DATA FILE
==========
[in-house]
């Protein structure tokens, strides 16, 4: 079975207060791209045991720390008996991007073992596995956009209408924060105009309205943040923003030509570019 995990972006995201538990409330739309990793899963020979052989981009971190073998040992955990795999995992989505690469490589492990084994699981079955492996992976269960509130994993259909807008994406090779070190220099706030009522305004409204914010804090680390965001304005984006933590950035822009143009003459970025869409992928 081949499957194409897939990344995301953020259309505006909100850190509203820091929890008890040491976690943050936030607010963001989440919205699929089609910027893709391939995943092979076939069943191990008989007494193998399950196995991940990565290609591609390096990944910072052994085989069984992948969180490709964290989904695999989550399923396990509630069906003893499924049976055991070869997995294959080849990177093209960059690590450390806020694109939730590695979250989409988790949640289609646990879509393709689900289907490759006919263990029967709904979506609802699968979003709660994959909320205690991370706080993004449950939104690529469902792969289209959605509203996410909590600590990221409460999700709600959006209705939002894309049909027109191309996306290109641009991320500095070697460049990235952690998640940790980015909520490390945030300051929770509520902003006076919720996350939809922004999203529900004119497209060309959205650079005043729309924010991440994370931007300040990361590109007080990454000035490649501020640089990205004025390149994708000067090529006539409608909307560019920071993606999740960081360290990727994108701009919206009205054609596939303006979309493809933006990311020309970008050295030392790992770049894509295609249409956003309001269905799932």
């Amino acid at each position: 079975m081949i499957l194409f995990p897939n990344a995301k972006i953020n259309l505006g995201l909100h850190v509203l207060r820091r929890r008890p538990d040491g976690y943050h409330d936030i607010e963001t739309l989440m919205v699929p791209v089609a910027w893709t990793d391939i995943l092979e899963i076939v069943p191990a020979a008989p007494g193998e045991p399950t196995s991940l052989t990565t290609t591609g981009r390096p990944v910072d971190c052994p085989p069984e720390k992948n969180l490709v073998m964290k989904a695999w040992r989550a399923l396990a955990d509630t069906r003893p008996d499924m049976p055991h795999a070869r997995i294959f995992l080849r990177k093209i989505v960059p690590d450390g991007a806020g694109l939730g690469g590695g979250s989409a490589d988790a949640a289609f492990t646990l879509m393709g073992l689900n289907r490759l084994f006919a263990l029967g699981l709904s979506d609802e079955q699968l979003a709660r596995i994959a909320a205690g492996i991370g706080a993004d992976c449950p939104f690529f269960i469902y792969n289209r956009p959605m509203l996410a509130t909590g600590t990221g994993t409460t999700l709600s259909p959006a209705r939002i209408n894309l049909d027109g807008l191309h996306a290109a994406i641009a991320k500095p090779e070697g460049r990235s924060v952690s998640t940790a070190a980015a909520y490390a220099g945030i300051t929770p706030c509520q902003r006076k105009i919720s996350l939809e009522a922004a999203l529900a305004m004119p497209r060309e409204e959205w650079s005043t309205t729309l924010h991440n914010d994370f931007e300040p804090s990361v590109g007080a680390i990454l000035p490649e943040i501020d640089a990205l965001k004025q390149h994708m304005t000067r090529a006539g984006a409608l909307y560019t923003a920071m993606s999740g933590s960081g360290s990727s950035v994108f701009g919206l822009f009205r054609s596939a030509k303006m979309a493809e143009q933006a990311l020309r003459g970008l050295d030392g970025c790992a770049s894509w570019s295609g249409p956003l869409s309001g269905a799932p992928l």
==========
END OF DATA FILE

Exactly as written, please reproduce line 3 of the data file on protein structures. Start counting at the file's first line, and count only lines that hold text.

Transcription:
């Amino acid at each position: 079975m081949i499957l194409f995990p897939n990344a995301k972006i953020n259309l505006g995201l909100h850190v509203l207060r820091r929890r008890p538990d040491g976690y943050h409330d936030i607010e963001t739309l989440m919205v699929p791209v089609a910027w893709t990793d391939i995943l092979e899963i076939v069943p191990a020979a008989p007494g193998e045991p399950t196995s991940l052989t990565t290609t591609g981009r390096p990944v910072d971190c052994p085989p069984e720390k992948n969180l490709v073998m964290k989904a695999w040992r989550a399923l396990a955990d509630t069906r003893p008996d499924m049976p055991h795999a070869r997995i294959f995992l080849r990177k093209i989505v960059p690590d450390g991007a806020g694109l939730g690469g590695g979250s989409a490589d988790a949640a289609f492990t646990l879509m393709g073992l689900n289907r490759l084994f006919a263990l029967g699981l709904s979506d609802e079955q699968l979003a709660r596995i994959a909320a205690g492996i991370g706080a993004d992976c449950p939104f690529f269960i469902y792969n289209r956009p959605m509203l996410a509130t909590g600590t990221g994993t409460t999700l709600s259909p959006a209705r939002i209408n894309l049909d027109g807008l191309h996306a290109a994406i641009a991320k500095p090779e070697g460049r990235s924060v952690s998640t940790a070190a980015a909520y490390a220099g945030i300051t929770p706030c509520q902003r006076k105009i919720s996350l939809e009522a922004a999203l529900a305004m004119p497209r060309e409204e959205w650079s005043t309205t729309l924010h991440n914010d994370f931007e300040p804090s990361v590109g007080a680390i990454l000035p490649e943040i501020d640089a990205l965001k004025q390149h994708m304005t000067r090529a006539g984006a409608l909307y560019t923003a920071m993606s999740g933590s960081g360290s990727s950035v994108f701009g919206l822009f009205r054609s596939a030509k303006m979309a493809e143009q933006a990311l020309r003459g970008l050295d030392g970025c790992a770049s894509w570019s295609g249409p956003l869409s309001g269905a799932p992928l």